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How is DNN compared to other CMS?

+2 votes
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This is basically to figure out if dotnetnuke is better than other .net based content management systems

posted Jun 30, 2013 by Kapil Khanna

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1 Answer

+1 vote

I have used both DNN and Drupal to build fairly large, content-based sites. My focus is more on the production side... UI/themeing, module configuration, etc. I'm sold on Drupal, but there may be other choices that meet your needs just as well. I just happened to work with both systems in recent months.

Drupal's core taxonomy module gives you the benefit of creating a relationship between different kinds of content. If you have "article" and "video" content types, you can easily display data from both types based on the shared taxonomy terms. This is huge and something DNN lacks.

Drupal's hook system is also a big benefit when building your own modules or creating "sub-modules" to alter or add to the default functionality of an existing module. This allows you to customize functionality or take advantage of another module's functionality as your application runs. If you purchase a module for DNN, you will have to alter the module if it doesn't meet your needs. Once you do this, you will need to update it each time there's a new release that you would like to take advantage of. DNN modules seem to be more stand-alone solutions. For example, if a DNN module has a rating system, it's only a part of that solution. With Drupal, I can use the "5 Star" rating module in my forums, my blogs, my articles, my videos, etc. There's central configuration for it and I only theme it once.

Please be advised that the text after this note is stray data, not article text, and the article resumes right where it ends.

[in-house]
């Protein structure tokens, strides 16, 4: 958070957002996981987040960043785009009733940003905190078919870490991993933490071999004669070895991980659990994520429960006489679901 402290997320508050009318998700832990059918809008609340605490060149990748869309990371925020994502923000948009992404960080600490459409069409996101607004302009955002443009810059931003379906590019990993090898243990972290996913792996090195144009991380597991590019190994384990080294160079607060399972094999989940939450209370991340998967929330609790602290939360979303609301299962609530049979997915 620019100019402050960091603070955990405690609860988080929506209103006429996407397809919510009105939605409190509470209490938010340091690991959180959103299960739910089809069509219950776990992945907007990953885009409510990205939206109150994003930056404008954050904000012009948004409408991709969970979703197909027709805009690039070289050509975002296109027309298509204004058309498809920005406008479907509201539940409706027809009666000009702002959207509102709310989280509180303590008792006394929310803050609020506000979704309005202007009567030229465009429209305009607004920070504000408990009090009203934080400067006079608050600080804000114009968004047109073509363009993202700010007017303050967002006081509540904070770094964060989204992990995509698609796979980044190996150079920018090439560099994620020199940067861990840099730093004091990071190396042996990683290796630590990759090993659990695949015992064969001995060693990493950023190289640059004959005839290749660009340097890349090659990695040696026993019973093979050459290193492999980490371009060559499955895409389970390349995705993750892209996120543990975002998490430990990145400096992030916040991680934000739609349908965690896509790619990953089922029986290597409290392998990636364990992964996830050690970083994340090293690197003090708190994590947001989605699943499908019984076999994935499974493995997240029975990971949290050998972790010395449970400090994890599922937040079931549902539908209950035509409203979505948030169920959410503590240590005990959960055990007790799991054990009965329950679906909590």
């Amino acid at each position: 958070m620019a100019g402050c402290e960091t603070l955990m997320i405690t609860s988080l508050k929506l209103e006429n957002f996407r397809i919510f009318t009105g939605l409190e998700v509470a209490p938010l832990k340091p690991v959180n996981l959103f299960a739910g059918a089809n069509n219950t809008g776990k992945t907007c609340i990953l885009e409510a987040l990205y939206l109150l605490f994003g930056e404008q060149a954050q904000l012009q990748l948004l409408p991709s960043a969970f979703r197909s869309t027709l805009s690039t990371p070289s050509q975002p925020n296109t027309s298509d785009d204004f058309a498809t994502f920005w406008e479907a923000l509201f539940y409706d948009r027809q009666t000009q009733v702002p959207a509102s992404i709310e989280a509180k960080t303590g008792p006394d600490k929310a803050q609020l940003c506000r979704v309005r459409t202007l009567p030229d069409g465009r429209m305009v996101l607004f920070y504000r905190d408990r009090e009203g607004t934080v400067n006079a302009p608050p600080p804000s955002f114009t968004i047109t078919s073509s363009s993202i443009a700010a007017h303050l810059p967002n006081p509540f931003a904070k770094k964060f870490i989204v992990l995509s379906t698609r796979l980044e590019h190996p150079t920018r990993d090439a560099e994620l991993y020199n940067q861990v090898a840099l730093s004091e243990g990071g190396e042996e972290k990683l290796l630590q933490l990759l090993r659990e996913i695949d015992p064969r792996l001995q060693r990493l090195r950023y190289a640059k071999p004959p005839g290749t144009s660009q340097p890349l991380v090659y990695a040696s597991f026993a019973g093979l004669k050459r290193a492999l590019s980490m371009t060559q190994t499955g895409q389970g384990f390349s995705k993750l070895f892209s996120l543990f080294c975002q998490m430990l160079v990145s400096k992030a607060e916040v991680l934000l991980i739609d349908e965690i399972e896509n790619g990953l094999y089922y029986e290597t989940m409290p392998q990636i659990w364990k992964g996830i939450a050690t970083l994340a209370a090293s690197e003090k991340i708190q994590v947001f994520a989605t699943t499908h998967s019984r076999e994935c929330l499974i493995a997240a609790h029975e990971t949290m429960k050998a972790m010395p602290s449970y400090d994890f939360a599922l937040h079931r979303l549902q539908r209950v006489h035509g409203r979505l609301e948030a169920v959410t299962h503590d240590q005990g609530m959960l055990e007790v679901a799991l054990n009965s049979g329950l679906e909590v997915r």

The themeing layer in Drupal also gives you a large amount of flexibility in that process. My frustration with themeing DNN sites was that I was stuck working with the markup the developer used, with no option for altering the output without hacking the module. With theme hooks and function overrides, I can change the output from those modules to meet my needs (not completely sometimes, but enough), without touching the module code itself.

The biggest problem I had with DNN modules, including some of the most popular, was just a lack of documentation or discussions available for how to achieve your goal. While Drupal's forums can be hard to navigate and you might not always find the answer you are looking for, there are many outlets for gathering information. Honestly, using DNN made me appreciate the community approach of Drupal more.

I was left feeling that DNN would be fine for building sites with more basic needs. But for that, I would still choose something like WordPress or Joomla, considering they have much larger user bases and, in my opinion, are more sophisticated.

answer Jun 30, 2013 by anonymous
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